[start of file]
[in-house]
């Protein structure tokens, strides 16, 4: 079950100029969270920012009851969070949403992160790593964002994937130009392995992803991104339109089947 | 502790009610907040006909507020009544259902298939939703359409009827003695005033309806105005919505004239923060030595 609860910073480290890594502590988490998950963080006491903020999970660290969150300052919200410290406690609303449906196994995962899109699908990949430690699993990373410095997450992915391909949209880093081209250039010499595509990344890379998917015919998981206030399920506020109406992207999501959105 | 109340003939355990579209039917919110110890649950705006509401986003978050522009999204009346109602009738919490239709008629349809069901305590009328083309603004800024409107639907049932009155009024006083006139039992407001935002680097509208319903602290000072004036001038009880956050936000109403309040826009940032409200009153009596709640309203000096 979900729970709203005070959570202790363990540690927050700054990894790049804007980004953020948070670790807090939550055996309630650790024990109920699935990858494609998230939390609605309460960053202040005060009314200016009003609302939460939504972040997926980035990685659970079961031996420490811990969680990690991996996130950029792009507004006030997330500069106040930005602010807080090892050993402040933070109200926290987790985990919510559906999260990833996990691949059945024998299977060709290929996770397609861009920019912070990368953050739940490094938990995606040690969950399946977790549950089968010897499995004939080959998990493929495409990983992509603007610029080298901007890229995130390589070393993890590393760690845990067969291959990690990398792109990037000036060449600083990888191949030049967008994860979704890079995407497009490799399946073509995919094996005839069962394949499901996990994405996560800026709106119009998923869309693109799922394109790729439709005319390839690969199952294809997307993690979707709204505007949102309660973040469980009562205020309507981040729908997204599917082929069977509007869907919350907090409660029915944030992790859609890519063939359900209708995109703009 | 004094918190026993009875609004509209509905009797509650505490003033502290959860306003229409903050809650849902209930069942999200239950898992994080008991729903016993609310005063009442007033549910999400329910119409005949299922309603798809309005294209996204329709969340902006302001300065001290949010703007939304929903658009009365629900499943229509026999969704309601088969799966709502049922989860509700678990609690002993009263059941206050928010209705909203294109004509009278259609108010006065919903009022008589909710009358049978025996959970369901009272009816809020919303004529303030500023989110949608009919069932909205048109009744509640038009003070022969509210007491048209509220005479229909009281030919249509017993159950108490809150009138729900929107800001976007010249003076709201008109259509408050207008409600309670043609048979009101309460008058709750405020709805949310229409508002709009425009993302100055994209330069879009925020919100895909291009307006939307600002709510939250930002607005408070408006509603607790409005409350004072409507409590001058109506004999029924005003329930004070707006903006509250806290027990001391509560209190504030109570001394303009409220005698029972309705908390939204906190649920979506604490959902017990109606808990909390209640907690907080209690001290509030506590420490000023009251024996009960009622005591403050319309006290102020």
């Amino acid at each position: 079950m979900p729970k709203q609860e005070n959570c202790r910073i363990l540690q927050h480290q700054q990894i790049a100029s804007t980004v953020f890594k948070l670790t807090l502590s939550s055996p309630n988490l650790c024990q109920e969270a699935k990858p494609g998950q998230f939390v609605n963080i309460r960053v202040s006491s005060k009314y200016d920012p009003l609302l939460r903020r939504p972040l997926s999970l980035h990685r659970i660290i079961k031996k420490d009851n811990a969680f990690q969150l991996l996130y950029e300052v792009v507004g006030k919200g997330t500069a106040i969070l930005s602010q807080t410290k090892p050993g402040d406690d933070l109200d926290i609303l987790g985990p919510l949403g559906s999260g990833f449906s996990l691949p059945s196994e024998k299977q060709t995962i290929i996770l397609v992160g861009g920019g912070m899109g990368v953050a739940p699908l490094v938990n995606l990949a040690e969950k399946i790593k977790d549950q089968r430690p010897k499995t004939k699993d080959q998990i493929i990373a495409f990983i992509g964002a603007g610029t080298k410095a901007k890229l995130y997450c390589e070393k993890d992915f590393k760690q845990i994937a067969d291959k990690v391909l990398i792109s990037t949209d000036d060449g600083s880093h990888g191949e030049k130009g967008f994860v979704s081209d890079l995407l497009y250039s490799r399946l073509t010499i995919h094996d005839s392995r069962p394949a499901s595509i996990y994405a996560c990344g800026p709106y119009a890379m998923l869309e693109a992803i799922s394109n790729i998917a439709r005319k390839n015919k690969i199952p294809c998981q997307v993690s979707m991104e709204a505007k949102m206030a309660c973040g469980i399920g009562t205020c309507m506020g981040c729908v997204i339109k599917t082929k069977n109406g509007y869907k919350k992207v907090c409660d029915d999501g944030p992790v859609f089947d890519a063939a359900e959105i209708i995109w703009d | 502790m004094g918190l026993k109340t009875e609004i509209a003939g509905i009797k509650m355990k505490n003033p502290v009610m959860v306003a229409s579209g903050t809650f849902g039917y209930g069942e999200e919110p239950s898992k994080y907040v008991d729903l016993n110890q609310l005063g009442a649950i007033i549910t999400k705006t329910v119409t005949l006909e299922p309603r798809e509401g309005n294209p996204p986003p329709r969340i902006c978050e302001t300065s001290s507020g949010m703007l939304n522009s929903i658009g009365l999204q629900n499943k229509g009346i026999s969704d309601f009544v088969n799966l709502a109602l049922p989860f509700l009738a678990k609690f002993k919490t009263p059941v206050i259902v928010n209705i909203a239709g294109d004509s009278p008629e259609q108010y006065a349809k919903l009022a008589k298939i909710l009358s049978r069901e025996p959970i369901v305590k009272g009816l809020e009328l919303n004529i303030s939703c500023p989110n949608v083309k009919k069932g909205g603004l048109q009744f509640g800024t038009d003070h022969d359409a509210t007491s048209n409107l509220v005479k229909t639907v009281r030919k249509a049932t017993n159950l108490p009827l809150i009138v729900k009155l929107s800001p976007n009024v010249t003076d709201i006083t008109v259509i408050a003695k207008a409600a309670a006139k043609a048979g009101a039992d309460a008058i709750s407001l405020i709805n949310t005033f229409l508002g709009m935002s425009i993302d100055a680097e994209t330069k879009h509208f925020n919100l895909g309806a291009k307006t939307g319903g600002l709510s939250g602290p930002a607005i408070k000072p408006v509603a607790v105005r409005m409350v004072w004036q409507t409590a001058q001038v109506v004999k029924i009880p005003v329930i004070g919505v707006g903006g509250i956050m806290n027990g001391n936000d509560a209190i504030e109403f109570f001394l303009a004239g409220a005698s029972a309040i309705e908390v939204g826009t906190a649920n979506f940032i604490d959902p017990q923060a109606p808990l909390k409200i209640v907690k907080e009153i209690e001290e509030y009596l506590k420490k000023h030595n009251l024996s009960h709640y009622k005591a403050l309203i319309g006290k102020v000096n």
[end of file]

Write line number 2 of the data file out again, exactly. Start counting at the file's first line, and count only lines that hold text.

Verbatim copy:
């Protein structure tokens, strides 16, 4: 079950100029969270920012009851969070949403992160790593964002994937130009392995992803991104339109089947 | 502790009610907040006909507020009544259902298939939703359409009827003695005033309806105005919505004239923060030595 609860910073480290890594502590988490998950963080006491903020999970660290969150300052919200410290406690609303449906196994995962899109699908990949430690699993990373410095997450992915391909949209880093081209250039010499595509990344890379998917015919998981206030399920506020109406992207999501959105 | 109340003939355990579209039917919110110890649950705006509401986003978050522009999204009346109602009738919490239709008629349809069901305590009328083309603004800024409107639907049932009155009024006083006139039992407001935002680097509208319903602290000072004036001038009880956050936000109403309040826009940032409200009153009596709640309203000096 979900729970709203005070959570202790363990540690927050700054990894790049804007980004953020948070670790807090939550055996309630650790024990109920699935990858494609998230939390609605309460960053202040005060009314200016009003609302939460939504972040997926980035990685659970079961031996420490811990969680990690991996996130950029792009507004006030997330500069106040930005602010807080090892050993402040933070109200926290987790985990919510559906999260990833996990691949059945024998299977060709290929996770397609861009920019912070990368953050739940490094938990995606040690969950399946977790549950089968010897499995004939080959998990493929495409990983992509603007610029080298901007890229995130390589070393993890590393760690845990067969291959990690990398792109990037000036060449600083990888191949030049967008994860979704890079995407497009490799399946073509995919094996005839069962394949499901996990994405996560800026709106119009998923869309693109799922394109790729439709005319390839690969199952294809997307993690979707709204505007949102309660973040469980009562205020309507981040729908997204599917082929069977509007869907919350907090409660029915944030992790859609890519063939359900209708995109703009 | 004094918190026993009875609004509209509905009797509650505490003033502290959860306003229409903050809650849902209930069942999200239950898992994080008991729903016993609310005063009442007033549910999400329910119409005949299922309603798809309005294209996204329709969340902006302001300065001290949010703007939304929903658009009365629900499943229509026999969704309601088969799966709502049922989860509700678990609690002993009263059941206050928010209705909203294109004509009278259609108010006065919903009022008589909710009358049978025996959970369901009272009816809020919303004529303030500023989110949608009919069932909205048109009744509640038009003070022969509210007491048209509220005479229909009281030919249509017993159950108490809150009138729900929107800001976007010249003076709201008109259509408050207008409600309670043609048979009101309460008058709750405020709805949310229409508002709009425009993302100055994209330069879009925020919100895909291009307006939307600002709510939250930002607005408070408006509603607790409005409350004072409507409590001058109506004999029924005003329930004070707006903006509250806290027990001391509560209190504030109570001394303009409220005698029972309705908390939204906190649920979506604490959902017990109606808990909390209640907690907080209690001290509030506590420490000023009251024996009960009622005591403050319309006290102020």